The CEO of SoftBank wants a strategic partnership between Samsung and ARM.

A boost has recently been given to Samsung’s proposed takeover of British chip creator ARM. The founder and CEO of ARM’s parent firm, SoftBank Group, Masayoshi Son, has made it known that he would want to discuss an ARM transaction with the South Korean giant. He didn’t already make an offer to sell Samsung the chip designer; instead, he referred to any possible agreement as a strategic collaboration. However, if the two parties can come to an agreement about the antitrust issues surrounding such a purchase, it is more than just a hint that SoftBank will sell ARM to the Korean conglomerate.

Son’s remarks come ahead of his anticipated trip to South Korea later this month. The meeting with the Japanese business billionaire would take place during the future trip, according to Samsung CEO Lee Jae-yong. Earlier this week, Lee made his proposal public during a press conference. He dismissed media inquiries about potential negotiations for an ARM transaction by declaring, “I have no idea what it is,” even though Son might have such a proposal.

A day following Lee’s remarks, though, Son did make a proposal—albeit one that was unofficial. The SoftBank CEO remarked, “I’d want to discuss with Samsung Electronics about a strategic cooperation with ARM,” in a statement to the media in his native country ( via ). We are unable to determine what that strategic cooperation would entail because he withheld any more details. However, there are numerous speculations that Samsung is interested in purchasing ARM. Son’s remarks so serve simply to further the rumors.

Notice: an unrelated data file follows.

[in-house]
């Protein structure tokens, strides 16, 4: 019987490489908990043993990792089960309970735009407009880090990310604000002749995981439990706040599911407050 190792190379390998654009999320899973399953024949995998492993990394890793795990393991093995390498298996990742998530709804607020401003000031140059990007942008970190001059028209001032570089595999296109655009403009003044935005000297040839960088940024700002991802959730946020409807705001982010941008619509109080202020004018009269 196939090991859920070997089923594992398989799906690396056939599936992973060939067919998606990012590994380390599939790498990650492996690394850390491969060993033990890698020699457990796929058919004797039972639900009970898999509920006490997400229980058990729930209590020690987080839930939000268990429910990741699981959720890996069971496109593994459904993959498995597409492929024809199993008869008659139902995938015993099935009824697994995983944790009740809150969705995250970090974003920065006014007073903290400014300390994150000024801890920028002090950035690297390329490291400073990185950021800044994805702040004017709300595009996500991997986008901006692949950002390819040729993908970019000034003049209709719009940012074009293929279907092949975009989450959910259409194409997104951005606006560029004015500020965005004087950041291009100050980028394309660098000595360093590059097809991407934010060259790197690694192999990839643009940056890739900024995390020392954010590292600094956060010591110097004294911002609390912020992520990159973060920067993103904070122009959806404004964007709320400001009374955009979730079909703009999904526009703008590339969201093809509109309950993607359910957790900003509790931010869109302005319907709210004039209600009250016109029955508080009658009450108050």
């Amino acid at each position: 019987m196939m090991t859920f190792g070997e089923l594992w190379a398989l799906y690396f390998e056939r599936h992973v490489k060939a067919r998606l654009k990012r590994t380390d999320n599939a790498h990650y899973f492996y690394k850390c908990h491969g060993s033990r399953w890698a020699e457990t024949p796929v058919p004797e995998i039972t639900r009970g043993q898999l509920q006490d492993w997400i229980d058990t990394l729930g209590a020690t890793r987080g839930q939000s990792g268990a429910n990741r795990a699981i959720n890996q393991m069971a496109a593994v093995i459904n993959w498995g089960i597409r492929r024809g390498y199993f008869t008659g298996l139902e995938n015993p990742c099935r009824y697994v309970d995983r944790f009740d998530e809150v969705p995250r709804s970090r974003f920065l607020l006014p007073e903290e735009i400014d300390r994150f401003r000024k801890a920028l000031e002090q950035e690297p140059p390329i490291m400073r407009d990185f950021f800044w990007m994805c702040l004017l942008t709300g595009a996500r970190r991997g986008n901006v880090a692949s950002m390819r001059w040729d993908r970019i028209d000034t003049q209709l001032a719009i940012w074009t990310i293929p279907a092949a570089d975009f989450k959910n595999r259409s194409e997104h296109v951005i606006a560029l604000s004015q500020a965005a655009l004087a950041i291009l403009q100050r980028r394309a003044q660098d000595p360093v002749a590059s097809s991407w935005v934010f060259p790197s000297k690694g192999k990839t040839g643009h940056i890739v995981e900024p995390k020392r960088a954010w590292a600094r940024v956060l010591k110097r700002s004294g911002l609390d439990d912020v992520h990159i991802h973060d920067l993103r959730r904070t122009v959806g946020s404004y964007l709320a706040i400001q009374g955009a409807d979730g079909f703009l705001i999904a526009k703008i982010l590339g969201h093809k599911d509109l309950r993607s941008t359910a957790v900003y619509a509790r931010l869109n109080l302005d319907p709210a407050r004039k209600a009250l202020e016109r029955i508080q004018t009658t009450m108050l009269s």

Advertisement SAMSUNG A Strategic Alliance With Arm Might Be Required More than 90% of smartphones sold worldwide employ ARM technology, demonstrating how crucial it is. It creates the CPU cores that serve as the foundation for CPUs in smartphones. As a result, it is becoming less probable that one business will buy ARM altogether. Giving any tech company complete control over ARM might lead to a monopoly, according to widespread industry fear. This is especially true for chip or smartphone manufacturers.

Similar regulatory obstacles prevented SoftBank and Nvidia from completing their agreement, which they had previously signed. Therefore, Samsung might not be able to buy ARM by itself. However, if the corporation is interested in buying the chip creator, it might put together a coalition. Or perhaps Son will simply advise Samsung to purchase ownership in ARM. After his meeting with Samsung CEO Lee Jae-yong next month, we ought to have a clearer picture.

SoftBank has been seeking an IPO (initial public offering) of ARM ever since the agreement with Nvidia failed. The Japanese owner of the company might list it on the London Stock Exchange or the New York Stock Exchange if it doesn’t sell in the upcoming months. We’ll keep you informed.


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